Spain, Portugal, Greece and Denmark, among the candidates

Brussels will approve the first national plans next week. One more step for European funds to start circulating. This was announced by the president of the European Commission, Ursula von der Leyen, this Tuesday at the plenary session of the European Parliament in Strasbourg. "Next week the European Commission will start testing recovery plans for adoption [después] of Council [los Gobiernos]Von der Leyen said: "Our recovery is going to get under way. Money is going to start flowing in the next few weeks. To date we have received 23 national plans. These plans send out a very clear signal, a very clear message: Europeans are ready for a new beginning. "

And Spain, Portugal, Greece and Denmark are some of the candidates to receive the approval of the European Commission in the next week (on June 17 and 18 there is Eurogroup and Ecofin). Spain, for example, delivered its plan on April 30, and the European Executive had up to two months to make its evaluation, a preliminary step for that of the Council, which has up to one more month.

To do this, the EU has had to overcome the last major obstacle so that the 750,000 million euros of recovery funds agreed almost a year ago after five days of negotiations between the Heads of State and Government in Brussels begin to arrive. That step was the approval by the 27 national parliaments of the order of own resources, the necessary and essential legislation that enables the European Commission to go to the markets to issue community debt with which to finance European funds, of which 140,000 will go to Spain - although, for the moment, it has only requested the 69,500 million corresponding to transfers and not to credits, which can be requested until 2026 -, which expects the first 9,000 this summer - 13% of pre-financing.

In the case of Spain, Brussels trusts 140,000 million of European funds to correct the "imbalances" in the Spanish economy. The European Commission decided last week to keep the spending tap open until 2023, and has asked Spain to "apply a prudent fiscal policy", while acknowledging that "the measures adopted by the Spanish authorities to support companies and households they have helped mitigate the impact of the crisis on the banking sector. "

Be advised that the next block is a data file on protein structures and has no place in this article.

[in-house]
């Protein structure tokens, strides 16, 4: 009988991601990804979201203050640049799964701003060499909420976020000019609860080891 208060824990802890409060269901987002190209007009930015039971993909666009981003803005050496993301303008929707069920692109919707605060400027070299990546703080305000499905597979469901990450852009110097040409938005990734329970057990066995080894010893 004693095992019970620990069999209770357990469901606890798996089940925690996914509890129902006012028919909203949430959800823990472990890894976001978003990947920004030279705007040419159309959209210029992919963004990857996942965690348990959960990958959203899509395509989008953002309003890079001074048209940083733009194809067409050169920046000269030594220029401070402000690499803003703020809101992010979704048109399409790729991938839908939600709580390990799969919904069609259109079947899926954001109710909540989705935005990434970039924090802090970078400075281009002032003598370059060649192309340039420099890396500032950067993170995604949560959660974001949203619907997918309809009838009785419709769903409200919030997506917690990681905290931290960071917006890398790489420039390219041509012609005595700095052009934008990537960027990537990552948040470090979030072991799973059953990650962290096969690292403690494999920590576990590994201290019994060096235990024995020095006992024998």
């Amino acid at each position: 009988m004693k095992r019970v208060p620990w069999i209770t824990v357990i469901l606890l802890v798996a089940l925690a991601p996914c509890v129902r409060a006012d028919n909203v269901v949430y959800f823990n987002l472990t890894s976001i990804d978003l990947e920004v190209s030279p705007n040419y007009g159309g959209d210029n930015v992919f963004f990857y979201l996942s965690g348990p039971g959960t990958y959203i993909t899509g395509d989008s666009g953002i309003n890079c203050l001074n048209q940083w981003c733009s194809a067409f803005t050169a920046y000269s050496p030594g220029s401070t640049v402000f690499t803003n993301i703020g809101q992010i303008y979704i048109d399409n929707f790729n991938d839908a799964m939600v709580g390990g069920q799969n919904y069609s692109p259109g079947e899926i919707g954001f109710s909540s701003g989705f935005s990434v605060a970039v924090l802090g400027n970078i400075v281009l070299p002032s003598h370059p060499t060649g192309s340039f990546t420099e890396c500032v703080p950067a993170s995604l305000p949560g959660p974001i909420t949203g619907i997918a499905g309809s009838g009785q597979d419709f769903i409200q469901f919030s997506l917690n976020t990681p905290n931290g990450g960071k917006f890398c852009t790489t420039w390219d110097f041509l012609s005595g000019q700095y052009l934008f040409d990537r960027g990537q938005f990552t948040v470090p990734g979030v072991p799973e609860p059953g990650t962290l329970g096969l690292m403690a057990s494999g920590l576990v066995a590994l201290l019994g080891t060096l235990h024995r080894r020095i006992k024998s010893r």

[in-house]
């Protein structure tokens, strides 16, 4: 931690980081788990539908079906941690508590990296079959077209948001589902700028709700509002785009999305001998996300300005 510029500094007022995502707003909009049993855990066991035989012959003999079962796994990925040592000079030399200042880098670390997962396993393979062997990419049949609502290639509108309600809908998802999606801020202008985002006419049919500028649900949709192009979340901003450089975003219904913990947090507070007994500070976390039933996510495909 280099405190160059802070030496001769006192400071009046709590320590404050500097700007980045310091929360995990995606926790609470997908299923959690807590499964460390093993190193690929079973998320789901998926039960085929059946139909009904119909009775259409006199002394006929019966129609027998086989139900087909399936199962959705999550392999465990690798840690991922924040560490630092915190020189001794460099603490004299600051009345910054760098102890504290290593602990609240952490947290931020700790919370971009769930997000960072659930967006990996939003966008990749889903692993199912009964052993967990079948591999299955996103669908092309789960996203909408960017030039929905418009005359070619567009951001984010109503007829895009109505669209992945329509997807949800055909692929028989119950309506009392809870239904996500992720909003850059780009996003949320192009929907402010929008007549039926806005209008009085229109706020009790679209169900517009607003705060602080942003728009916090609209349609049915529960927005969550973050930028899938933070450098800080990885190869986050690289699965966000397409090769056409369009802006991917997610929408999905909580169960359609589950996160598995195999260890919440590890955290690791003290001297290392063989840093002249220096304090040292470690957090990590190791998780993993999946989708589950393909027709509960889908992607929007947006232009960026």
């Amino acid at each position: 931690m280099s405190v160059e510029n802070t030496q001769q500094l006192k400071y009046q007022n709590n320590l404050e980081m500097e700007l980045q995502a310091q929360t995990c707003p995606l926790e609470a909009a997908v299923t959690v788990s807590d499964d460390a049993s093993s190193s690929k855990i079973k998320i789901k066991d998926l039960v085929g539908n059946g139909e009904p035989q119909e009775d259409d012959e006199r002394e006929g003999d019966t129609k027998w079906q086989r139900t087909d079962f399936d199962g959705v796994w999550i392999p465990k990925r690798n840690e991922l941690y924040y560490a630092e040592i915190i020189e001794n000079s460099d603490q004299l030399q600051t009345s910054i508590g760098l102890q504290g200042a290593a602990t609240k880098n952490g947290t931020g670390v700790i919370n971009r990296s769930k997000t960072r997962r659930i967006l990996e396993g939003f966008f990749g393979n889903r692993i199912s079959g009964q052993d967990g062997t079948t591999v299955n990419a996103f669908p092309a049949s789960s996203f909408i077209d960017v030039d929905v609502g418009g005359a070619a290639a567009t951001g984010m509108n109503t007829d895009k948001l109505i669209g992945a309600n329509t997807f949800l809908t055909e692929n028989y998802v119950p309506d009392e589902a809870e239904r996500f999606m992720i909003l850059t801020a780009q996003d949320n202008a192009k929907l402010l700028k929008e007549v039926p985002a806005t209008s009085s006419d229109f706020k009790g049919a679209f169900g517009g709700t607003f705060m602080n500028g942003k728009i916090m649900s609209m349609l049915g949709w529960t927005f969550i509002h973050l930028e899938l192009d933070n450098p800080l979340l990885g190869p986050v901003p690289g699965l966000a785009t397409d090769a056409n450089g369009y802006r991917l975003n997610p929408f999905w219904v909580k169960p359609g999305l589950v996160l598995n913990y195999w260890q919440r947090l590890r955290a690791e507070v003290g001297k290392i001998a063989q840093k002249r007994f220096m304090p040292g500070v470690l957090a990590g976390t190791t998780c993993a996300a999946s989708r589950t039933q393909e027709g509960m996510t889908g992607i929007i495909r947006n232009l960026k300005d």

The president of the Socialists in the European Parliament, Iratxe García, has affirmed in the debate: "We will not allow austerity to return. The Commission, the Council and this Parliament must take a great leap with a great social pact like the one that gave birth the Welfare State after the Second World War ".

The vice president of Renew Europe and spokesman for Ciudadanos, Luis Garicano, for his part, has been critical of Von der Leyen about the Spanish plan: "In Spain's plan I see three serious problems: the lack of reforms; the plans spend a lot of money in things and not in citizens, green investment must be transformative, not consumer goods subsidy. I hope it does its job and is not a lost opportunity for Europe. "

The vice president of the Greens and MEP of Catalonia in Comú, Ernest Urtasun, has defended, for his part: "There are things that concern us as green, such as the minimum 37% in ecological transition or the gender perspective". And he has responded to Garicano: "The reformist agenda of the Spanish plan is the largest in history. Some criticize because they do not like the reforms, if someone wants pension cuts, let them say so. But the times of the troika have passed We must look to the future. "

The Junts MEP, Carles Puigdemont, also said in the plenary session of Strasbourg: "There are billions that could go to SMEs and that will go to large companies, this is unacceptable." The ERC MEP, Jordi Solé, has criticized "that the regions have not been involved in the recovery plans, the regional governments must be involved in the governance of the funds."

'Hamiltonian' moment

The processing in the 27 national parliaments is the previous step of what some in Brussels call moment Hamiltonian to the fact that, for the first time in history, such an amount of debt is issued on a community basis.

Alexander Hamilton, first secretary of the US Treasury, managed in 1790 to put Thomas Jefferson and James Madison in agreement to resolve the debt accumulated after the revolutionary and independence process.

Hamilton succeeded in laying the foundations for a strong federal government by getting the national executive to take over and pay state debts, and Jefferson and Madison got the national capital for the south: the District of Columbia, instead of New York or Philadelphia